augblog2 Indigenous Revival – I was drawn to this image because of the use of lighting. The flare adds a sensual softness to the image. In her shop you’ll find natural and neutral backgrounds.

 

 

 

 

 

augblog3 Piel De Lobo – Aside from the fact that this Folksy shop contains real works of art (such as unique prints) I love the way the photographer has made use of a more ‘industrial’ style background to add a certain ‘feel’ that compliments the style of clothing.

 

 

 

 

augblog4 Rooby Lane – The use of a neutral background in the majority of the images in this shop gives it a professional edge, and importantly allows the clothing to speak for itself (something which is so important with the amazing and often detailed patterns you’ll find in this shop)

 

 

 

augblog5 Ellie Ellie ltd – This is just one example of the clever use of props to add just enough interest to a photo. All of the photographs in this shop look professional, with clever use of minimalistic elements.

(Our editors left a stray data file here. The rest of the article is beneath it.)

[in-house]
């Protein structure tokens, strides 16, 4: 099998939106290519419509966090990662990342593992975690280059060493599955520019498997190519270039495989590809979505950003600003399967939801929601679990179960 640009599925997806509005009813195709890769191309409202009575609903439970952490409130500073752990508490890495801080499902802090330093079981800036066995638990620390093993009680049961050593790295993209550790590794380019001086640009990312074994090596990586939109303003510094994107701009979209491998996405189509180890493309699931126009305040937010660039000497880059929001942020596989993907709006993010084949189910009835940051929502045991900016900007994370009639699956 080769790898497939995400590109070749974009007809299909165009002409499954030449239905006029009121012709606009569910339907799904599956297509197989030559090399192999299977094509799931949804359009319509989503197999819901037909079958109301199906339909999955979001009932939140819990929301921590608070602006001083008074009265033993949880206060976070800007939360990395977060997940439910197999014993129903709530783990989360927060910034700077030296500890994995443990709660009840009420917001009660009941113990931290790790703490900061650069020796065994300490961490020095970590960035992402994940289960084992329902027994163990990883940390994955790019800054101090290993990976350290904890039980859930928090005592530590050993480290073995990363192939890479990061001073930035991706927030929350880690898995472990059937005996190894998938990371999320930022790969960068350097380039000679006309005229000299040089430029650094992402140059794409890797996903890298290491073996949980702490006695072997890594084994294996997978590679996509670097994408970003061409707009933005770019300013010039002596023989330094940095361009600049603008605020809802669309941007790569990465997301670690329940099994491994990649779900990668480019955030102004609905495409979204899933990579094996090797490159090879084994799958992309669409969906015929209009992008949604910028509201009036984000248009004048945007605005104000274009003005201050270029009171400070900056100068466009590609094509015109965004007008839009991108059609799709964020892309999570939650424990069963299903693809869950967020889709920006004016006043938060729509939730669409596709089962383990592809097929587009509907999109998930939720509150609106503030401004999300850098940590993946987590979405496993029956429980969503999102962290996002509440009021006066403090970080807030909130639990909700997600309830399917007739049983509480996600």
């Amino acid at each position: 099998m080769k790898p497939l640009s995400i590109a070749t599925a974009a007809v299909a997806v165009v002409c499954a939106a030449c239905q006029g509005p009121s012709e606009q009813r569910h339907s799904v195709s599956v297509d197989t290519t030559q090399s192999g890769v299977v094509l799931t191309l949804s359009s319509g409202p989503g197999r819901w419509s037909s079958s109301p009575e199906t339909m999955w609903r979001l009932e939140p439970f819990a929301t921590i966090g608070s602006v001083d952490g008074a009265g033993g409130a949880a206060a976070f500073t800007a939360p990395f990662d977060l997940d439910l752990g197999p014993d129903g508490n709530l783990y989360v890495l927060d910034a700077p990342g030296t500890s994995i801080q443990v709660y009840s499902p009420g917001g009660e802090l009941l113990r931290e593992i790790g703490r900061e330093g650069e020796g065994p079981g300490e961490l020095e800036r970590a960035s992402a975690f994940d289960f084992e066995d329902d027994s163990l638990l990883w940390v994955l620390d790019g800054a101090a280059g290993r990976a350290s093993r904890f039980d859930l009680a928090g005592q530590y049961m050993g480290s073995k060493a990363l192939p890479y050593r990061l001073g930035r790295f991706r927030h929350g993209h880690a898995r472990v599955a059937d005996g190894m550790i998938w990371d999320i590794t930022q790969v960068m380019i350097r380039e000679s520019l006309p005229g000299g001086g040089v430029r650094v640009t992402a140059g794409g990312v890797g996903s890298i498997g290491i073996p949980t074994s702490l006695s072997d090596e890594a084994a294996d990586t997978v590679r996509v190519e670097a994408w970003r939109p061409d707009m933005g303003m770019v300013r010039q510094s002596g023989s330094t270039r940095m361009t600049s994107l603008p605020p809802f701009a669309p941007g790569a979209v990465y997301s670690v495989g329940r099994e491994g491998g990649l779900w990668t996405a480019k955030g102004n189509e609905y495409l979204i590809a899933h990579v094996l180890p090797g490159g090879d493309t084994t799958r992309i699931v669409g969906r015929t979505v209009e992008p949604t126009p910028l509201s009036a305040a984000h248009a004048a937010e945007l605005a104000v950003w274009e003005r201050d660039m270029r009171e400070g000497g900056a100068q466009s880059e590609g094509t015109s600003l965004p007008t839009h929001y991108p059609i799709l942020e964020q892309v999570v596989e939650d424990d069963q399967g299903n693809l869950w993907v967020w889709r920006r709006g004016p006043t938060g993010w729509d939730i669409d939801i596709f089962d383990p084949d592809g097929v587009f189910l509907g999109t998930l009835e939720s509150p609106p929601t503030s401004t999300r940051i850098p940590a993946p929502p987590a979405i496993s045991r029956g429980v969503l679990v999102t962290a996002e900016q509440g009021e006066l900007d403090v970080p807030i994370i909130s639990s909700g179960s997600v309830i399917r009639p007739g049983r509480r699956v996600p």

augblog6 Ninety5Prints – I included this shop as it perfectly demonstrated something mentioned in Heidi Adnum’s book – making use of natural, neutral backgrounds and opting for wooden coat hangers. Small details that make a huge difference. The fact that the majority of tops in this shop are displayed in this similar way also demonstrates another thing mentioned by Adnum : consistency. This can help people to identify your brand.

 

augblog7 From Rags To Bags – The odd one out! Yes, not clothing, but I couldn’t not include this one. I love the feel this rustic-looking chair adds to the image. A wonderful example of how carefully chosen props can communicate and give a certain undertone.